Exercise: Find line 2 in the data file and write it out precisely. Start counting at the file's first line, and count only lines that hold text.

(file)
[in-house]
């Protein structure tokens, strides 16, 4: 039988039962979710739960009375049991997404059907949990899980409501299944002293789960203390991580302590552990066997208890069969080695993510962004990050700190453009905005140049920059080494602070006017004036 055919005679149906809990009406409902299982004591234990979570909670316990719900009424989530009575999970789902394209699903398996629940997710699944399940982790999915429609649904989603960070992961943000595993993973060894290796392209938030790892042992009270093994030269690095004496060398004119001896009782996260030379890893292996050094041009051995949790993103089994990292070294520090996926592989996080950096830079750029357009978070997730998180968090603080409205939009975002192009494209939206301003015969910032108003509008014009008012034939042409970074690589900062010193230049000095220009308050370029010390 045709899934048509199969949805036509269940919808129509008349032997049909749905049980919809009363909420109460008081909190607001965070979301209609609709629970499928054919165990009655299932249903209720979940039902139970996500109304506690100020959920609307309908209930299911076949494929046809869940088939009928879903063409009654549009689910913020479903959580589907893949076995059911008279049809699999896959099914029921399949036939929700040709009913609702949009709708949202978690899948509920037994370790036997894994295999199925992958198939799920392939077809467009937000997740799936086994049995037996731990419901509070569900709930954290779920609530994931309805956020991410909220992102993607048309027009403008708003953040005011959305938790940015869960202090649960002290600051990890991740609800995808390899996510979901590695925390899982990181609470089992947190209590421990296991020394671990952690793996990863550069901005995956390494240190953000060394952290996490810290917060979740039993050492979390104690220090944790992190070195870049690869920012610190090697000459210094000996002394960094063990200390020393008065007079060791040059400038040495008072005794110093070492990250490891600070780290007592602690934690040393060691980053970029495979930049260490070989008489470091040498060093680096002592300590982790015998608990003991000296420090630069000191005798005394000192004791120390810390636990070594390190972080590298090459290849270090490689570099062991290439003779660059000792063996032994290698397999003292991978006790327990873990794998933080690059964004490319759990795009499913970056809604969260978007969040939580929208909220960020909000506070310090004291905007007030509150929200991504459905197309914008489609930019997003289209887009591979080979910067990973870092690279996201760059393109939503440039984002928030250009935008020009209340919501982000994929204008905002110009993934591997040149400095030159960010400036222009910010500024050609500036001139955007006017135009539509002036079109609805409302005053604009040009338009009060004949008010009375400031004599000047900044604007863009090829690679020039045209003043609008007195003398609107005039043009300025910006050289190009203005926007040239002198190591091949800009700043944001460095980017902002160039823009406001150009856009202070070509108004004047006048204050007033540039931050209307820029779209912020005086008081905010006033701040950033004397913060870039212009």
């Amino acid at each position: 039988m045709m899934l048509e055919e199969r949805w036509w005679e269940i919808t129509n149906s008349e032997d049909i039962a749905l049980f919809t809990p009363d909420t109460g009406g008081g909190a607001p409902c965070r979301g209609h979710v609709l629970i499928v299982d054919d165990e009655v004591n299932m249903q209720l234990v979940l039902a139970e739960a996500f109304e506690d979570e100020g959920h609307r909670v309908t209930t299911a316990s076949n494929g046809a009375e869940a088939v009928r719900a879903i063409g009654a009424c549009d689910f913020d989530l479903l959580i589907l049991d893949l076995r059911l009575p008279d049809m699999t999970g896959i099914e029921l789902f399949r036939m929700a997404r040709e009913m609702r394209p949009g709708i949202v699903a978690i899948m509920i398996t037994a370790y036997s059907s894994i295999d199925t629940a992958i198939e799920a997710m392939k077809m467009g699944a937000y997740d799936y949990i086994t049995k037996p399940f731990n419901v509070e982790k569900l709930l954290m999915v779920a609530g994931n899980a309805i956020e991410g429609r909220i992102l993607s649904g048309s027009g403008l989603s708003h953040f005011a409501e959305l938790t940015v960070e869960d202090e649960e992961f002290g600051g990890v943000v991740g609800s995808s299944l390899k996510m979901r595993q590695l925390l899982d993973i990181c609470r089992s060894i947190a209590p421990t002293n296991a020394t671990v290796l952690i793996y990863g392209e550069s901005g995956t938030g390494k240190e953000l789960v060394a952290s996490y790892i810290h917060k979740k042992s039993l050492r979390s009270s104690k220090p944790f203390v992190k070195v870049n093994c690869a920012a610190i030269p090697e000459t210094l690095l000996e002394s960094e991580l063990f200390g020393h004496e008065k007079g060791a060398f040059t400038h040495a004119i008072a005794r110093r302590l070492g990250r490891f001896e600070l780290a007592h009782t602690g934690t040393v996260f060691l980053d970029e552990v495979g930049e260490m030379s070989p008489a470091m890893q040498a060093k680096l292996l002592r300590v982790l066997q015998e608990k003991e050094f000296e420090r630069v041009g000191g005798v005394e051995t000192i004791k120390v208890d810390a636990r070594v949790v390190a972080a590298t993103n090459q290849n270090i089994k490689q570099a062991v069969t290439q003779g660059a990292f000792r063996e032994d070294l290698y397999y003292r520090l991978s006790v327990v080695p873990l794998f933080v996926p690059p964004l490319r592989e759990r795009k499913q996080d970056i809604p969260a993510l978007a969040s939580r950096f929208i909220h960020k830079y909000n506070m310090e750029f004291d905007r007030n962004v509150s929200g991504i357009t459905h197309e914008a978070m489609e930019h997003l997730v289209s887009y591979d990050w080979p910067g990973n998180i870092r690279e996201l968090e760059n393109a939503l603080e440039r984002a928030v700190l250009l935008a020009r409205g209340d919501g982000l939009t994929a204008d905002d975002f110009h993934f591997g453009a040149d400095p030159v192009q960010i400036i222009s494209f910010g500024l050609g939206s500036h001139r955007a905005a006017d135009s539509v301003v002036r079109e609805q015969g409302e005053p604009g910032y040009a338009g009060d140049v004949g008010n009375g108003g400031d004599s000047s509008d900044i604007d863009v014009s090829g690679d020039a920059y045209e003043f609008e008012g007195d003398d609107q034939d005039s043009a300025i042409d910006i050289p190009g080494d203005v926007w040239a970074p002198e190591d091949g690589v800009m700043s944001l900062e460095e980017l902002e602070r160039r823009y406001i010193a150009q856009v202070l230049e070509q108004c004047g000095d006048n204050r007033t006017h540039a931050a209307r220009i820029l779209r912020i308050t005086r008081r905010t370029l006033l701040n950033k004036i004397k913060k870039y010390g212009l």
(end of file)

């Protein structure tokens, strides 16, 4: 039988039962979710739960009375049991997404059907949990899980409501299944002293789960203390991580302590552990066997208890069969080695993510962004990050700190453009905005140049920059080494602070006017004036 055919005679149906809990009406409902299982004591234990979570909670316990719900009424989530009575999970789902394209699903398996629940997710699944399940982790999915429609649904989603960070992961943000595993993973060894290796392209938030790892042992009270093994030269690095004496060398004119001896009782996260030379890893292996050094041009051995949790993103089994990292070294520090996926592989996080950096830079750029357009978070997730998180968090603080409205939009975002192009494209939206301003015969910032108003509008014009008012034939042409970074690589900062010193230049000095220009308050370029010390 045709899934048509199969949805036509269940919808129509008349032997049909749905049980919809009363909420109460008081909190607001965070979301209609609709629970499928054919165990009655299932249903209720979940039902139970996500109304506690100020959920609307309908209930299911076949494929046809869940088939009928879903063409009654549009689910913020479903959580589907893949076995059911008279049809699999896959099914029921399949036939929700040709009913609702949009709708949202978690899948509920037994370790036997894994295999199925992958198939799920392939077809467009937000997740799936086994049995037996731990419901509070569900709930954290779920609530994931309805956020991410909220992102993607048309027009403008708003953040005011959305938790940015869960202090649960002290600051990890991740609800995808390899996510979901590695925390899982990181609470089992947190209590421990296991020394671990952690793996990863550069901005995956390494240190953000060394952290996490810290917060979740039993050492979390104690220090944790992190070195870049690869920012610190090697000459210094000996002394960094063990200390020393008065007079060791040059400038040495008072005794110093070492990250490891600070780290007592602690934690040393060691980053970029495979930049260490070989008489470091040498060093680096002592300590982790015998608990003991000296420090630069000191005798005394000192004791120390810390636990070594390190972080590298090459290849270090490689570099062991290439003779660059000792063996032994290698397999003292991978006790327990873990794998933080690059964004490319759990795009499913970056809604969260978007969040939580929208909220960020909000506070310090004291905007007030509150929200991504459905197309914008489609930019997003289209887009591979080979910067990973870092690279996201760059393109939503440039984002928030250009935008020009209340919501982000994929204008905002110009993934591997040149400095030159960010400036222009910010500024050609500036001139955007006017135009539509002036079109609805409302005053604009040009338009009060004949008010009375400031004599000047900044604007863009090829690679020039045209003043609008007195003398609107005039043009300025910006050289190009203005926007040239002198190591091949800009700043944001460095980017902002160039823009406001150009856009202070070509108004004047006048204050007033540039931050209307820029779209912020005086008081905010006033701040950033004397913060870039212009």